It’s March Madness for a reason: The field of 68 is prone to upsets, and everybody loves to see the little guy win every now and then. For the second round, potential upsets abound — and here are five that shouldn’t come as a surprise:
(11) Ole Miss vs. (6) Xavier | 4:10 p.m. ET Thursday on TBS
So you miss “Dunk City,” huh? Well, it seems Oxford, Mississippi, may have taken the moniker from FGCU.
But while Ole Miss may rekindle the dunk days of yesteryear, the Rebels’ Stefan Moody is a weapon from the field. He scored a team-high 26 points on 10-for-18 shooting, including 5-for-9 from beyond the 3-point arc. Moody has posted in double digits in 13 of his past 14 games and has 10 20-point games this season.
Against BYU, all five of the Ole Miss starters scored in double figures, and the Rebels shot 60 percent from the field in the second half to overcome a 17-point halftime deficit.
Head-to-head, Xavier and Ole Miss stack up neck-n-neck:
• Scoring offense: Xavier 73.6, Ole Miss 72.6
• Scoring defense: Xavier 67.6, Ole Miss 67.5
• Rebound margin: Xavier +3.6, Ole Miss +2.8
• Turnover margin: Xavier +0.9, Ole Miss +1.3
Bottom line: Xavier must try to keep the Rebels’ momentum in check; Tennessee rode Big Mo’ to a Sweet 16 berth after its First Four victory last season.
(13) Eastern Washington vs. (4) Georgetown | 9:57 p.m. Thursday on truTV
EWU is 26-8 and playing in its second NCAA tournament. In 2004, Oklahoma dismissed the Eagles 75-56 in the Round of 64. … But this is not Eastern Washington of a decade past. The Eagles can score with anyone, averaging 80.8 points per game, third-best in the nation. On the flip side, G’town is 87th nationally at 70.7 ppg. Georgetown is allowing 64.6 ppg, while EWU yields 73.6.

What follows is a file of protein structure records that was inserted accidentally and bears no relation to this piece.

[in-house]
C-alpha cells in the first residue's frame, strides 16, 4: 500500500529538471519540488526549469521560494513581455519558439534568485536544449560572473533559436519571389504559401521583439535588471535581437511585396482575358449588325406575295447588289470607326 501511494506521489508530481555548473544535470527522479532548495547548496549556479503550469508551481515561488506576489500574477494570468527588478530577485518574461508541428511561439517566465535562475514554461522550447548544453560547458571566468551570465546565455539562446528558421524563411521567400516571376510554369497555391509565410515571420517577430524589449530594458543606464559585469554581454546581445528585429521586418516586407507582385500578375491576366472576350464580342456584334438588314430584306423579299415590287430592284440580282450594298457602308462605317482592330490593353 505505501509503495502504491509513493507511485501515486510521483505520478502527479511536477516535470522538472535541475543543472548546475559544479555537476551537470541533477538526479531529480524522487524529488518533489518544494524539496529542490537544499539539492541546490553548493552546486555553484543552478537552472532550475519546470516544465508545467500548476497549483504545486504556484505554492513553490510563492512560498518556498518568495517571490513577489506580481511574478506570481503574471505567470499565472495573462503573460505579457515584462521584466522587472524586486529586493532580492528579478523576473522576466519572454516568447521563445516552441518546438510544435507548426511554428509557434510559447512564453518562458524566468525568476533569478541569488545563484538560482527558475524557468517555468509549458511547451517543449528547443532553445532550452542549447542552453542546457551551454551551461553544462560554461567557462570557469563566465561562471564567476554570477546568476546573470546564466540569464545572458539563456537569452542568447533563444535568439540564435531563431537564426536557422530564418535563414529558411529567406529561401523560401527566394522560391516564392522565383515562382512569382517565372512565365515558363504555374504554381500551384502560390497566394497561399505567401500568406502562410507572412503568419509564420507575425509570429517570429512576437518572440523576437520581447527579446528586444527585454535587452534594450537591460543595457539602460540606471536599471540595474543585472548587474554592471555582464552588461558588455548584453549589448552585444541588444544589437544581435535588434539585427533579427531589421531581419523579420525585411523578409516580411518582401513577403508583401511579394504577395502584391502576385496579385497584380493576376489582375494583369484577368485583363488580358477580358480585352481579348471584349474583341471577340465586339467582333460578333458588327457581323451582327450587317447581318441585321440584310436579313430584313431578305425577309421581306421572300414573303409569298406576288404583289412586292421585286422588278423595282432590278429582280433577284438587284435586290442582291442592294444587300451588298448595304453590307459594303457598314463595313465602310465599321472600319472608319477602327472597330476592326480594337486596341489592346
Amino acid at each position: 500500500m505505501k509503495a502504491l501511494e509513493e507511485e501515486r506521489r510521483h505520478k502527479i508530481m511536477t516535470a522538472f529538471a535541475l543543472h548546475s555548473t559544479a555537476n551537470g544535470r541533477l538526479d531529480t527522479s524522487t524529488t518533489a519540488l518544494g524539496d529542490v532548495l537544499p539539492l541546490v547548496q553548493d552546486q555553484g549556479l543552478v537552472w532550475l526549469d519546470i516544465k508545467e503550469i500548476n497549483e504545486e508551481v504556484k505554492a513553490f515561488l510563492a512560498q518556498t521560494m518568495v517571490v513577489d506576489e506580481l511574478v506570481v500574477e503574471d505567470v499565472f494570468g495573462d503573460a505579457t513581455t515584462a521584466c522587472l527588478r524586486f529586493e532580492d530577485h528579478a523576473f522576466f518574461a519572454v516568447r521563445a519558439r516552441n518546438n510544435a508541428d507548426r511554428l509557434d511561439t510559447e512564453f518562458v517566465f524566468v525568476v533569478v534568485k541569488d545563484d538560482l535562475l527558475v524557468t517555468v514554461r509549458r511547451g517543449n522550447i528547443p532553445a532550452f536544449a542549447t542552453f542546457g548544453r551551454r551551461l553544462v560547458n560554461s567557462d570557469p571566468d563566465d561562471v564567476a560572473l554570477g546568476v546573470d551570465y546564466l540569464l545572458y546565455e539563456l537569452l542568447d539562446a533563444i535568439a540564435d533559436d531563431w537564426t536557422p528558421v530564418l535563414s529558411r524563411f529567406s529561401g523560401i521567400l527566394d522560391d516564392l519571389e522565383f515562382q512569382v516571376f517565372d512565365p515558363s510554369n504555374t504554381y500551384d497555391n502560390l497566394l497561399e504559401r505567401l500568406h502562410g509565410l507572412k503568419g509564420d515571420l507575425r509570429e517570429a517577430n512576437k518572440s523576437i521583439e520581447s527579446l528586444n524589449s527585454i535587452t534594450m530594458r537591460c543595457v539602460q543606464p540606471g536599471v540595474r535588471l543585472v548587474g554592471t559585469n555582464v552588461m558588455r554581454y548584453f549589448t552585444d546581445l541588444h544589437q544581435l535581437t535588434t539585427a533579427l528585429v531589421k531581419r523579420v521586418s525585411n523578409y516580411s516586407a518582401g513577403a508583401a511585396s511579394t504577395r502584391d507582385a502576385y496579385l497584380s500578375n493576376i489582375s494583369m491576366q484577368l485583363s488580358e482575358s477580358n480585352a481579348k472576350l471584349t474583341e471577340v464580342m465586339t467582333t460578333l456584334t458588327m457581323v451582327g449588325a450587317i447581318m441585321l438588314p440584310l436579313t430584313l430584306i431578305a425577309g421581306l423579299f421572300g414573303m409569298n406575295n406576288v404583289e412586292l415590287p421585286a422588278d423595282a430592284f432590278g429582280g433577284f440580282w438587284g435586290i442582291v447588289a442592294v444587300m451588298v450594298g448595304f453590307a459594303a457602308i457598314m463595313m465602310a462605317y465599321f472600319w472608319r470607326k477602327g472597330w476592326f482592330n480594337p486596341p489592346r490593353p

Eastern Washington outscored Montana 21-6 in the final six minutes to overcome an 11-point deficit and beat the Grizzlies on their home floor to win the Big Sky tournament. EWU’s quartet of tournament MVP Tyler Harvey, Drew Brandon, all-tournament selection Venky Jois and Felix Von Hofe scored all 21 points in the Eagles’ winning rally.
Apple to apples, it’s a fairly even matchup — on paper. On the court, both schools faced one common opponent: Indiana. The Hoyas defeated the Hoosiers 91-87 in OT; the Eagles beat Indiana 88-86. Still too close to call …
Bottom line: Georgetown cannot focus on stopping one player; it will have to defend the basket from all corners.
(12) Buffalo vs. (5) West Virginia | 2:10 p.m. ET Friday on TNT
Playing in its first NCAA tournament, Buffalo is going to get a lot of attention. Hey, Bobby Hurley, who played at Duke, is the coach (never mind he also was an assistant at Wagner and associate head coach at Rhode Island; Duke is the name to know …). That said, Hurley’s Bulls are legit: 23-9 and the Mid-American Tournament champions.
The names to know: Justin Moss, the MAC Player of the Year, leads the conference in scoring (17.7 ppg), rebounds (296), free throws made (166) and double-doubles (15) — the only Division I player to lead his conference in all four of those categories. (He’s also battling an ankle injury, so keep on eye on that.) … Shannon Evans, an All-MAC Second Team selection, has at least 10 points and three assists the past 11 games, and he’s one of just five DI players with at least 150 assists, 60 3-pointers and 50 steals this season. … Jarryn Skeete has relied on 3-pointers for the majority of his scoring this season, with nearly 70 percent of his points coming from behind the arc. Skeete has scored 183 of 265 points on 3s, while netting just 50 points on 2-point field goals and 32 points on free throws.